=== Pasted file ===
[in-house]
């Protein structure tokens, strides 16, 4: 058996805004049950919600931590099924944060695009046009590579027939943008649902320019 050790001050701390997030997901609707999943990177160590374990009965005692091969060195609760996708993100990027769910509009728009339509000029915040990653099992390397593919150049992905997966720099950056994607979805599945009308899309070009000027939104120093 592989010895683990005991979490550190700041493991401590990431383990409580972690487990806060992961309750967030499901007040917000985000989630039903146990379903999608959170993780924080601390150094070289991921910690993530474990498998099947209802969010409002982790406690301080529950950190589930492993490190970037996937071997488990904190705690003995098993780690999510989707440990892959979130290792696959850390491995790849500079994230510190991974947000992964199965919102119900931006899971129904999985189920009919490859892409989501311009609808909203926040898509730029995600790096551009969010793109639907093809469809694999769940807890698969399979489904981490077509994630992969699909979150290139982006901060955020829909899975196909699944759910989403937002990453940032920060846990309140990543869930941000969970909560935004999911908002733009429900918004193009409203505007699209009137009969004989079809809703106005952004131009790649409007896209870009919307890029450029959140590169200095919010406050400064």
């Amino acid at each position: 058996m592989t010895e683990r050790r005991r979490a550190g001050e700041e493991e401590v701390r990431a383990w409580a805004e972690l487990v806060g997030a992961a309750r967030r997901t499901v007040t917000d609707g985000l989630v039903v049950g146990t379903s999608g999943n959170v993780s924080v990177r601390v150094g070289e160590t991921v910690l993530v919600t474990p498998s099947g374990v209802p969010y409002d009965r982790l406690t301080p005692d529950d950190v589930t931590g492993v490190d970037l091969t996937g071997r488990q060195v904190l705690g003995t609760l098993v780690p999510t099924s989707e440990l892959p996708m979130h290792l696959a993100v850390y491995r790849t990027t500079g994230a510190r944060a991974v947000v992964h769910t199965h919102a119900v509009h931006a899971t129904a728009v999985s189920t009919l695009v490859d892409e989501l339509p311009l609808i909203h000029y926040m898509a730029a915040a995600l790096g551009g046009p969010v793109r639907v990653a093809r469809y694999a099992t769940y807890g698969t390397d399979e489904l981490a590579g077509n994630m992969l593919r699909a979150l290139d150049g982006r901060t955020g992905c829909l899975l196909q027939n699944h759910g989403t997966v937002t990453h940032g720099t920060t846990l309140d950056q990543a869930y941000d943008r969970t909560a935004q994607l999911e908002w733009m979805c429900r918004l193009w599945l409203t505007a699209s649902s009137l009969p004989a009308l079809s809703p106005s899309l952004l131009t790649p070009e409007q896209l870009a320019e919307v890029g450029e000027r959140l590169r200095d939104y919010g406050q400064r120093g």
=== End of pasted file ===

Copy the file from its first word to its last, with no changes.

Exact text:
[in-house]
């Protein structure tokens, strides 16, 4: 058996805004049950919600931590099924944060695009046009590579027939943008649902320019 050790001050701390997030997901609707999943990177160590374990009965005692091969060195609760996708993100990027769910509009728009339509000029915040990653099992390397593919150049992905997966720099950056994607979805599945009308899309070009000027939104120093 592989010895683990005991979490550190700041493991401590990431383990409580972690487990806060992961309750967030499901007040917000985000989630039903146990379903999608959170993780924080601390150094070289991921910690993530474990498998099947209802969010409002982790406690301080529950950190589930492993490190970037996937071997488990904190705690003995098993780690999510989707440990892959979130290792696959850390491995790849500079994230510190991974947000992964199965919102119900931006899971129904999985189920009919490859892409989501311009609808909203926040898509730029995600790096551009969010793109639907093809469809694999769940807890698969399979489904981490077509994630992969699909979150290139982006901060955020829909899975196909699944759910989403937002990453940032920060846990309140990543869930941000969970909560935004999911908002733009429900918004193009409203505007699209009137009969004989079809809703106005952004131009790649409007896209870009919307890029450029959140590169200095919010406050400064």
């Amino acid at each position: 058996m592989t010895e683990r050790r005991r979490a550190g001050e700041e493991e401590v701390r990431a383990w409580a805004e972690l487990v806060g997030a992961a309750r967030r997901t499901v007040t917000d609707g985000l989630v039903v049950g146990t379903s999608g999943n959170v993780s924080v990177r601390v150094g070289e160590t991921v910690l993530v919600t474990p498998s099947g374990v209802p969010y409002d009965r982790l406690t301080p005692d529950d950190v589930t931590g492993v490190d970037l091969t996937g071997r488990q060195v904190l705690g003995t609760l098993v780690p999510t099924s989707e440990l892959p996708m979130h290792l696959a993100v850390y491995r790849t990027t500079g994230a510190r944060a991974v947000v992964h769910t199965h919102a119900v509009h931006a899971t129904a728009v999985s189920t009919l695009v490859d892409e989501l339509p311009l609808i909203h000029y926040m898509a730029a915040a995600l790096g551009g046009p969010v793109r639907v990653a093809r469809y694999a099992t769940y807890g698969t390397d399979e489904l981490a590579g077509n994630m992969l593919r699909a979150l290139d150049g982006r901060t955020g992905c829909l899975l196909q027939n699944h759910g989403t997966v937002t990453h940032g720099t920060t846990l309140d950056q990543a869930y941000d943008r969970t909560a935004q994607l999911e908002w733009m979805c429900r918004l193009w599945l409203t505007a699209s649902s009137l009969p004989a009308l079809s809703p106005s899309l952004l131009t790649p070009e409007q896209l870009a320019e919307v890029g450029e000027r959140l590169r200095d939104y919010g406050q400064r120093g």